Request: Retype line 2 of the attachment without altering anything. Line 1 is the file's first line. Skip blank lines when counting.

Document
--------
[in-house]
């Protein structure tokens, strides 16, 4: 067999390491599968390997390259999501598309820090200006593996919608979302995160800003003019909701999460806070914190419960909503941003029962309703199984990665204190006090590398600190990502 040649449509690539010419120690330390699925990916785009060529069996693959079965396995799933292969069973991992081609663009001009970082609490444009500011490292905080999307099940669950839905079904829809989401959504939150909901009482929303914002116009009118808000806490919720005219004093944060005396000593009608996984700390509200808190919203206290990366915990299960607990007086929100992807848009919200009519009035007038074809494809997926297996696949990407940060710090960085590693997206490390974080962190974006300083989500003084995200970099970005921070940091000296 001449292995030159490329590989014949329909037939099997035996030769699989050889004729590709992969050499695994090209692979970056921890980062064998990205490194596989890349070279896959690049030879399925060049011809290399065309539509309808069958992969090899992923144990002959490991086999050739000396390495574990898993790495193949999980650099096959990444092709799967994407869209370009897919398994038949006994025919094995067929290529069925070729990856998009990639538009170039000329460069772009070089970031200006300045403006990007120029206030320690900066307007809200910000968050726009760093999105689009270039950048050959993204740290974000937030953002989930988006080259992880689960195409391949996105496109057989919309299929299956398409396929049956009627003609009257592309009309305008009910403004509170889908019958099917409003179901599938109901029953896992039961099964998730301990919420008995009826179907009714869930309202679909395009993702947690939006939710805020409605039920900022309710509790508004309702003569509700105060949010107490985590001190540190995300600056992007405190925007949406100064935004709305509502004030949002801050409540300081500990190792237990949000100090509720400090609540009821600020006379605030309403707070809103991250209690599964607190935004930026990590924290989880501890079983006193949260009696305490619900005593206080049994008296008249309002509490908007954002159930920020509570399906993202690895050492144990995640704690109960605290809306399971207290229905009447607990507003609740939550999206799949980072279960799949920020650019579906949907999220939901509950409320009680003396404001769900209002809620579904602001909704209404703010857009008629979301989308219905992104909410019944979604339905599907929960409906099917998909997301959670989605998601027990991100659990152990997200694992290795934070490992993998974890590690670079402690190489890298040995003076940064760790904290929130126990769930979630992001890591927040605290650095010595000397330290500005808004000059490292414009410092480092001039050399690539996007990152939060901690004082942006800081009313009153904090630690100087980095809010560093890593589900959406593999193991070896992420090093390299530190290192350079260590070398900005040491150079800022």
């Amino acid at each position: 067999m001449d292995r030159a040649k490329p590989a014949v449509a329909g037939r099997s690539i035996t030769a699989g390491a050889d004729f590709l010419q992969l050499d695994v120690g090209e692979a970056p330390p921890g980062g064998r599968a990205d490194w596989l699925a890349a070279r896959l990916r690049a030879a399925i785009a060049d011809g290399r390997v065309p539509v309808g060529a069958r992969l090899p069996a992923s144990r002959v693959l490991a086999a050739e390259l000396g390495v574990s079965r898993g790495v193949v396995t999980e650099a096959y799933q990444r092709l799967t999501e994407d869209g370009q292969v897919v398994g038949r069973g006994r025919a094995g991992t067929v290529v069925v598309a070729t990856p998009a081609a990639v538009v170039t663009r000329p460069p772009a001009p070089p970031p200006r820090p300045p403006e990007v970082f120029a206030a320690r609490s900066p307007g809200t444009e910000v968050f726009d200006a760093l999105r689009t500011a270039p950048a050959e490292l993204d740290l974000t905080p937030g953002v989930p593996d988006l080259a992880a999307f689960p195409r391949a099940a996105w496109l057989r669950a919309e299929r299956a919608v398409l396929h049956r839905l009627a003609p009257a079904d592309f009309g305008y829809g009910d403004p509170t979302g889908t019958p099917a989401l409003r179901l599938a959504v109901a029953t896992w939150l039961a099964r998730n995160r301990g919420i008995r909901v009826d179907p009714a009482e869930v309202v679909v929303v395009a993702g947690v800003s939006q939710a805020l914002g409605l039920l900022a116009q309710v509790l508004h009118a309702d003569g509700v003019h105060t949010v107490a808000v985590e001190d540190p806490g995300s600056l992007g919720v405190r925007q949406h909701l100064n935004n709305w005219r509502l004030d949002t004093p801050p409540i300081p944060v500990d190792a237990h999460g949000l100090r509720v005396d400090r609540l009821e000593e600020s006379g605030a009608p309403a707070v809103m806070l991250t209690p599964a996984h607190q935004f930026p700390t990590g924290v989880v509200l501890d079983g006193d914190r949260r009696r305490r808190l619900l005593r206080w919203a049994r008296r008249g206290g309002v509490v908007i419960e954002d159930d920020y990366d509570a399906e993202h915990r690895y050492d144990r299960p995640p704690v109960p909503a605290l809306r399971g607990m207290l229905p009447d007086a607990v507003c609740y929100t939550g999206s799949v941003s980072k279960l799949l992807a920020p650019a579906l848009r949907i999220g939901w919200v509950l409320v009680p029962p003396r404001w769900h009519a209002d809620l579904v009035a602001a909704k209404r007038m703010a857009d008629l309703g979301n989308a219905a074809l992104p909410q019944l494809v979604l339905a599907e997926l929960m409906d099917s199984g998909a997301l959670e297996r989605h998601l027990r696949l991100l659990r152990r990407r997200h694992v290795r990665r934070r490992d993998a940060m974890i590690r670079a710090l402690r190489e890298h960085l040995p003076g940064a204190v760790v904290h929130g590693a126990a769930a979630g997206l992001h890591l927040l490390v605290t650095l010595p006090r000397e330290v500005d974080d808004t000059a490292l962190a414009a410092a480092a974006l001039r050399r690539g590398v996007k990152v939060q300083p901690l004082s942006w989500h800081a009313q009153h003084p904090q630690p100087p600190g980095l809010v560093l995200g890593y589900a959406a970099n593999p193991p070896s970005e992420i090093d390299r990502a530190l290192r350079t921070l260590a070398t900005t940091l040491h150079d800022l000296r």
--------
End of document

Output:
């Protein structure tokens, strides 16, 4: 067999390491599968390997390259999501598309820090200006593996919608979302995160800003003019909701999460806070914190419960909503941003029962309703199984990665204190006090590398600190990502 040649449509690539010419120690330390699925990916785009060529069996693959079965396995799933292969069973991992081609663009001009970082609490444009500011490292905080999307099940669950839905079904829809989401959504939150909901009482929303914002116009009118808000806490919720005219004093944060005396000593009608996984700390509200808190919203206290990366915990299960607990007086929100992807848009919200009519009035007038074809494809997926297996696949990407940060710090960085590693997206490390974080962190974006300083989500003084995200970099970005921070940091000296 001449292995030159490329590989014949329909037939099997035996030769699989050889004729590709992969050499695994090209692979970056921890980062064998990205490194596989890349070279896959690049030879399925060049011809290399065309539509309808069958992969090899992923144990002959490991086999050739000396390495574990898993790495193949999980650099096959990444092709799967994407869209370009897919398994038949006994025919094995067929290529069925070729990856998009990639538009170039000329460069772009070089970031200006300045403006990007120029206030320690900066307007809200910000968050726009760093999105689009270039950048050959993204740290974000937030953002989930988006080259992880689960195409391949996105496109057989919309299929299956398409396929049956009627003609009257592309009309305008009910403004509170889908019958099917409003179901599938109901029953896992039961099964998730301990919420008995009826179907009714869930309202679909395009993702947690939006939710805020409605039920900022309710509790508004309702003569509700105060949010107490985590001190540190995300600056992007405190925007949406100064935004709305509502004030949002801050409540300081500990190792237990949000100090509720400090609540009821600020006379605030309403707070809103991250209690599964607190935004930026990590924290989880501890079983006193949260009696305490619900005593206080049994008296008249309002509490908007954002159930920020509570399906993202690895050492144990995640704690109960605290809306399971207290229905009447607990507003609740939550999206799949980072279960799949920020650019579906949907999220939901509950409320009680003396404001769900209002809620579904602001909704209404703010857009008629979301989308219905992104909410019944979604339905599907929960409906099917998909997301959670989605998601027990991100659990152990997200694992290795934070490992993998974890590690670079402690190489890298040995003076940064760790904290929130126990769930979630992001890591927040605290650095010595000397330290500005808004000059490292414009410092480092001039050399690539996007990152939060901690004082942006800081009313009153904090630690100087980095809010560093890593589900959406593999193991070896992420090093390299530190290192350079260590070398900005040491150079800022």